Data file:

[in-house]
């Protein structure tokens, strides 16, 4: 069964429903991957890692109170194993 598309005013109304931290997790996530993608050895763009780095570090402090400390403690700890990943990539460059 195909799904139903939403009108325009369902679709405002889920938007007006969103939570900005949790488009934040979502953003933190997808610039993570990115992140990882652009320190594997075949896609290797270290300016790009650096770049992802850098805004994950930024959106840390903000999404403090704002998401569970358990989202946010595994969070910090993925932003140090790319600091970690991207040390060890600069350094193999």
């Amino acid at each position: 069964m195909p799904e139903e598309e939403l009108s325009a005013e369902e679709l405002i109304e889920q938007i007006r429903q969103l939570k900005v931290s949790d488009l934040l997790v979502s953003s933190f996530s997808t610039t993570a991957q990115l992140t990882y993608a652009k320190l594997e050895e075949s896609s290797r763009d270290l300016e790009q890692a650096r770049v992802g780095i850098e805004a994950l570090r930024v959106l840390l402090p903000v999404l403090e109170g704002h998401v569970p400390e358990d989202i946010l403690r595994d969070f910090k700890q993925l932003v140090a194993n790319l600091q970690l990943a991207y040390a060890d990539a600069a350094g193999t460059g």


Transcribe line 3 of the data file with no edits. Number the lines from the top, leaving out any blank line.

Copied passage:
């Amino acid at each position: 069964m195909p799904e139903e598309e939403l009108s325009a005013e369902e679709l405002i109304e889920q938007i007006r429903q969103l939570k900005v931290s949790d488009l934040l997790v979502s953003s933190f996530s997808t610039t993570a991957q990115l992140t990882y993608a652009k320190l594997e050895e075949s896609s290797r763009d270290l300016e790009q890692a650096r770049v992802g780095i850098e805004a994950l570090r930024v959106l840390l402090p903000v999404l403090e109170g704002h998401v569970p400390e358990d989202i946010l403690r595994d969070f910090k700890q993925l932003v140090a194993n790319l600091q970690l990943a991207y040390a060890d990539a600069a350094g193999t460059g």